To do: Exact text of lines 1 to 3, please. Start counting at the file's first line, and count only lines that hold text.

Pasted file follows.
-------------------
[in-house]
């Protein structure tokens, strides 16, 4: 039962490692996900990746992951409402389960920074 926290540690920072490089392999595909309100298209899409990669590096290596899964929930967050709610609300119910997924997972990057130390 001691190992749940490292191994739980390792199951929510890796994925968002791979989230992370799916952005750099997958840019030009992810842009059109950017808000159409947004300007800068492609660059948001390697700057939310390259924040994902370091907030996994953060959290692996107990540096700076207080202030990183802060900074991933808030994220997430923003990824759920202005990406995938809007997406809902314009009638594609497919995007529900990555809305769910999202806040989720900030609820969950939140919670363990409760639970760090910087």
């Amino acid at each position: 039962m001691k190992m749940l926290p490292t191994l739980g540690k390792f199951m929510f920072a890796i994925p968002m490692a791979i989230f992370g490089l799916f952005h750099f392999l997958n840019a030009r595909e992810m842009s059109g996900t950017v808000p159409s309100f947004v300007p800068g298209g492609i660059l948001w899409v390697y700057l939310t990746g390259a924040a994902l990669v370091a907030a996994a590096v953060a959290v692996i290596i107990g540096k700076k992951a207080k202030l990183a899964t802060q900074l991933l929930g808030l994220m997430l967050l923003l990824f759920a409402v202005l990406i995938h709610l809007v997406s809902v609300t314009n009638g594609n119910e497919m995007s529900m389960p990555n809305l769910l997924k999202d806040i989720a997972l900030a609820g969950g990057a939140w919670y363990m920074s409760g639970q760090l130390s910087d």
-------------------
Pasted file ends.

[in-house]
């Protein structure tokens, strides 16, 4: 039962490692996900990746992951409402389960920074 926290540690920072490089392999595909309100298209899409990669590096290596899964929930967050709610609300119910997924997972990057130390 001691190992749940490292191994739980390792199951929510890796994925968002791979989230992370799916952005750099997958840019030009992810842009059109950017808000159409947004300007800068492609660059948001390697700057939310390259924040994902370091907030996994953060959290692996107990540096700076207080202030990183802060900074991933808030994220997430923003990824759920202005990406995938809007997406809902314009009638594609497919995007529900990555809305769910999202806040989720900030609820969950939140919670363990409760639970760090910087």
């Amino acid at each position: 039962m001691k190992m749940l926290p490292t191994l739980g540690k390792f199951m929510f920072a890796i994925p968002m490692a791979i989230f992370g490089l799916f952005h750099f392999l997958n840019a030009r595909e992810m842009s059109g996900t950017v808000p159409s309100f947004v300007p800068g298209g492609i660059l948001w899409v390697y700057l939310t990746g390259a924040a994902l990669v370091a907030a996994a590096v953060a959290v692996i290596i107990g540096k700076k992951a207080k202030l990183a899964t802060q900074l991933l929930g808030l994220m997430l967050l923003l990824f759920a409402v202005l990406i995938h709610l809007v997406s809902v609300t314009n009638g594609n119910e497919m995007s529900m389960p990555n809305l769910l997924k999202d806040i989720a997972l900030a609820g969950g990057a939140w919670y363990m920074s409760g639970q760090l130390s910087d």